2. Full assembly of stuffed sub-sections from around the globe. The addressing of ramp rash on composites. The addressing all electrical systems and no bleed air. Composite knowledge will now be learned and used on all new jetliners to greater extents than the 787 (Except the A350 which suffers from the lack of knowledge to do so)
3. The amount of Composites on airliners will only go up because of the 787. The A350 was made to adjust to composite sections to be competitive.
4. Fully electrical designs open the window ot a host of passenger related possibilities. Also composites will last years longer and provide a useful airliner with less costly maintenance.
5. Like stated before the A350 changed from metal to composite to match the 787. All new airliners will be composite.
6. Unlike what most on anet want to hear. The 787 is a simple revolutionary change in how airliners are manufactured. To simple for those whom pom pom do not have its manufactures name on them.

Also the 787 will go down in the history books as revolutionary regardless of any opinion here. Search the NASA site. It has already been decided. Any further discussions are welcome and expected. Arguing why you don't agree with the experts at NASA is like crying over split milk. I welcome any additions also.



BK
User currently offlineTeamAmerica From United States of America, joined Sep 2006, 1761 posts, RR: 23
Reply 2, posted (6 years 11 months 15 hours ago) and read 15672 times:

From Part 2:

Quoting Planemaker (Reply 209):
Quoting TeamAmerica (Reply 206):
Everything is derivative.

Not so. Raytheon were the first to have a composite fuse aircraft! ATR were the first to use a composite wing box. As for your example, it is not even close... wheels vs logs allowed much greater speed and mobility... there was a huge leap, a revolutionary leap. Please point out where the 787 will have the same revolutionary effect!!

The word "revolutionary" is hyperbole, but the 787 is a significant advance in commercial aviation. I put it on par with the 707 as a milestone in the evolution of jet transports. You seem to argue that it's all been done before, but it hasn't all been combined at once in a project of this significance...not even close.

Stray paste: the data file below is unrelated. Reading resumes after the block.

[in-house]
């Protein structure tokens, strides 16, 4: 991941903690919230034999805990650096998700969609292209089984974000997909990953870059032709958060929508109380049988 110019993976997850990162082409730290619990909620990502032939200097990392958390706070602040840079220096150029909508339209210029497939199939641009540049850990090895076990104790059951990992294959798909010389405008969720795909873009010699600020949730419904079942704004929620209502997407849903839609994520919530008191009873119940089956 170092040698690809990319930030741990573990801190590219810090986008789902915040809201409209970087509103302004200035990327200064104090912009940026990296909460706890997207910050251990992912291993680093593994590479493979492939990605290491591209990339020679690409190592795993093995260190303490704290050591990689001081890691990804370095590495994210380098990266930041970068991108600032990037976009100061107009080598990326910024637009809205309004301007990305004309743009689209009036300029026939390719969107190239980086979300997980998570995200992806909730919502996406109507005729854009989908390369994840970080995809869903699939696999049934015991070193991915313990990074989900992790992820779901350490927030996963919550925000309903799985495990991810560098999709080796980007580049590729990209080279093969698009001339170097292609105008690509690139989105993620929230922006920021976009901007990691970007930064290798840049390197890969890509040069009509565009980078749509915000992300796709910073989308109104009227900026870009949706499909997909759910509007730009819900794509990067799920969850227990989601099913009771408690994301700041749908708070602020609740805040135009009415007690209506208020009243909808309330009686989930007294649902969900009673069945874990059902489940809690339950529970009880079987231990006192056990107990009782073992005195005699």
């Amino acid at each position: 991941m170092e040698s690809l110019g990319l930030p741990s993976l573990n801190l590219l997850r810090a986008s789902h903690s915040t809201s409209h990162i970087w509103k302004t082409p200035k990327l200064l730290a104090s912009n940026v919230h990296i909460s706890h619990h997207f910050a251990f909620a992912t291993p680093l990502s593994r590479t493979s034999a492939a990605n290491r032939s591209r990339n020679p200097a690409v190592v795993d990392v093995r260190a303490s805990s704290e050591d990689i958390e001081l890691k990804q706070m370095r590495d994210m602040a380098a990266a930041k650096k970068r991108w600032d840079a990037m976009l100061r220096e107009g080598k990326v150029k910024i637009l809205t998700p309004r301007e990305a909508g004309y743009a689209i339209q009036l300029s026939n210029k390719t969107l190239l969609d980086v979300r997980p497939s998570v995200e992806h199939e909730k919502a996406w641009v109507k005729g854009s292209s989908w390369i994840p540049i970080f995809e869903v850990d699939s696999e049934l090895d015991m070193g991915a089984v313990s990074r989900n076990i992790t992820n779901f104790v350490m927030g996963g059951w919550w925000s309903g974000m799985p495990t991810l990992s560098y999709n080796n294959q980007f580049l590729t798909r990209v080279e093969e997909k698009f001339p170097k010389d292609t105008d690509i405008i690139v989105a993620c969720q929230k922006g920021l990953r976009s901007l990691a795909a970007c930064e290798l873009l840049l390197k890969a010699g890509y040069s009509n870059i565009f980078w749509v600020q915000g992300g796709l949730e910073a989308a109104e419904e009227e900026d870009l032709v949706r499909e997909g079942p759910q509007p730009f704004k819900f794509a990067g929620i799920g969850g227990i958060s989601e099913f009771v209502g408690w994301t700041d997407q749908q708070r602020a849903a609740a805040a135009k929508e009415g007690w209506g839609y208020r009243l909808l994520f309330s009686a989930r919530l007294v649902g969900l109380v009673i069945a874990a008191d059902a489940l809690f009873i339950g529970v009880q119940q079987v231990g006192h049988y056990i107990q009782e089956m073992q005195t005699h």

It's a matter of degree and of audacity. I appreciate just how far Boeing is pushing the envelope in all aspects of manufacture - materials, industrial methods, and use of software tools. Add to that the unprecedentedly short time span from announcement to planned EIS (the primary thrust of this entire discussion has been disbelief that Boeing can accomplish all this in such a short time). Take all this together, and you've got to appreciate that Boeing is doing something very different this time. Each element of the achievement has a precedent, but the combination of all these elements on such a scale is an achievement in and of itself.

The end result is not a revolution in air travel, but it does mark a change in the way we will build airliners from now on.

(My apologies to Stitch for not returning to the specific topic).



Failure is not an option; it's an outcome.
User currently offlineLorgem1 From Canada, joined May 2006, 47 posts, RR: 0
Reply 3, posted (6 years 11 months 15 hours ago) and read 15665 times:

Quoting Stitch (Thread starter): Many of the primary sub-assemblies delivered to PAE were well below the production standard Boeing expected, even knowing they would not be "production ready". As such, even with the additional staff they had in place to handle the work, there is more then they expected and it is taking longer as they can only put so many people on it.

Maybe Boeing should have placed a portion of this 'additional staff' as QA/QC inspectors at the suppliers plants to mitigate a 'not ready production ' state and eliminate a "below the production standard Boeing expected". Let's face it Boeing RUSHED their suppliers to meet the 7/8/7 date. It even included a 'pass' on 'stuffing' as per the contract. It is impossible for such an industry leader to not apply QC at its vendors such as it did at Vought?? So as quoted by Stitch and others, all the succeeding sub-assemblies should arrive at PAE 'stuffed' as per contract and hence the DELAY in arrivals of same. If I was a guessing man, I'd guess the real problem is in the mating software of each suppliers' sections.